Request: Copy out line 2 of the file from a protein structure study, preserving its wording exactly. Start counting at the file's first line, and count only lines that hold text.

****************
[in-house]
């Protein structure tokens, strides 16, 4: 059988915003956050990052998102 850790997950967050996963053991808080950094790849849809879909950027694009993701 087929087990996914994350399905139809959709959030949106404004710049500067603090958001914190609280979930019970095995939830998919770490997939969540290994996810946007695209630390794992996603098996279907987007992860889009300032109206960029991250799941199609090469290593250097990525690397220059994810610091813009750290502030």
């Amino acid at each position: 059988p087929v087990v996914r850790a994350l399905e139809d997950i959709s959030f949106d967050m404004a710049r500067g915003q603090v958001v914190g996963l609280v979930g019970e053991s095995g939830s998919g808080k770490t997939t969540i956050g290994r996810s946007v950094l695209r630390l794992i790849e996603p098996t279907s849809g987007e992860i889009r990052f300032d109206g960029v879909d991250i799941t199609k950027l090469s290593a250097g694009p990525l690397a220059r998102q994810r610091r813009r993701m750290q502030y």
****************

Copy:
């Protein structure tokens, strides 16, 4: 059988915003956050990052998102 850790997950967050996963053991808080950094790849849809879909950027694009993701 087929087990996914994350399905139809959709959030949106404004710049500067603090958001914190609280979930019970095995939830998919770490997939969540290994996810946007695209630390794992996603098996279907987007992860889009300032109206960029991250799941199609090469290593250097990525690397220059994810610091813009750290502030």